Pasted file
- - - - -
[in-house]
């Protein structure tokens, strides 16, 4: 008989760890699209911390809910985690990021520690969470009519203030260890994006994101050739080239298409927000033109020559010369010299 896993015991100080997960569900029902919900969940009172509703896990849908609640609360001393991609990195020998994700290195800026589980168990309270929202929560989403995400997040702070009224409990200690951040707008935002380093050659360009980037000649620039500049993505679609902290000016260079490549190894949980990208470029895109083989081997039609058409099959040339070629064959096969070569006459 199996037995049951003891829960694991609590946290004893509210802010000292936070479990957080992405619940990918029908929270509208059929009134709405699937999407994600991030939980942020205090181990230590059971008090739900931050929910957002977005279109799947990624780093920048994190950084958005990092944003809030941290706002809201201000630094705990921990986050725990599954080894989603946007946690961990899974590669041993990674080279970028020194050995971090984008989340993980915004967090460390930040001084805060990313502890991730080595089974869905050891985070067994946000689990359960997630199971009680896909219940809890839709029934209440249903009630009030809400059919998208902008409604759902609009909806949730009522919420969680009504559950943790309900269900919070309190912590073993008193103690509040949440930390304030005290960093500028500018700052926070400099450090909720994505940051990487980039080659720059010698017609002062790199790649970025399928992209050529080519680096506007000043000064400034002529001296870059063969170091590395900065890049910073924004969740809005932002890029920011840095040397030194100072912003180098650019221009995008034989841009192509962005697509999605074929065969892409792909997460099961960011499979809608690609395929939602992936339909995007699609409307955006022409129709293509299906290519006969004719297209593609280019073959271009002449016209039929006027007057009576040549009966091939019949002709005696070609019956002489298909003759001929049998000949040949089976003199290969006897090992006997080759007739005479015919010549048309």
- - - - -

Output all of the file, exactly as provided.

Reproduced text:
[in-house]
């Protein structure tokens, strides 16, 4: 008989760890699209911390809910985690990021520690969470009519203030260890994006994101050739080239298409927000033109020559010369010299 896993015991100080997960569900029902919900969940009172509703896990849908609640609360001393991609990195020998994700290195800026589980168990309270929202929560989403995400997040702070009224409990200690951040707008935002380093050659360009980037000649620039500049993505679609902290000016260079490549190894949980990208470029895109083989081997039609058409099959040339070629064959096969070569006459 199996037995049951003891829960694991609590946290004893509210802010000292936070479990957080992405619940990918029908929270509208059929009134709405699937999407994600991030939980942020205090181990230590059971008090739900931050929910957002977005279109799947990624780093920048994190950084958005990092944003809030941290706002809201201000630094705990921990986050725990599954080894989603946007946690961990899974590669041993990674080279970028020194050995971090984008989340993980915004967090460390930040001084805060990313502890991730080595089974869905050891985070067994946000689990359960997630199971009680896909219940809890839709029934209440249903009630009030809400059919998208902008409604759902609009909806949730009522919420969680009504559950943790309900269900919070309190912590073993008193103690509040949440930390304030005290960093500028500018700052926070400099450090909720994505940051990487980039080659720059010698017609002062790199790649970025399928992209050529080519680096506007000043000064400034002529001296870059063969170091590395900065890049910073924004969740809005932002890029920011840095040397030194100072912003180098650019221009995008034989841009192509962005697509999605074929065969892409792909997460099961960011499979809608690609395929939602992936339909995007699609409307955006022409129709293509299906290519006969004719297209593609280019073959271009002449016209039929006027007057009576040549009966091939019949002709005696070609019956002489298909003759001929049998000949040949089976003199290969006897090992006997080759007739005479015919010549048309």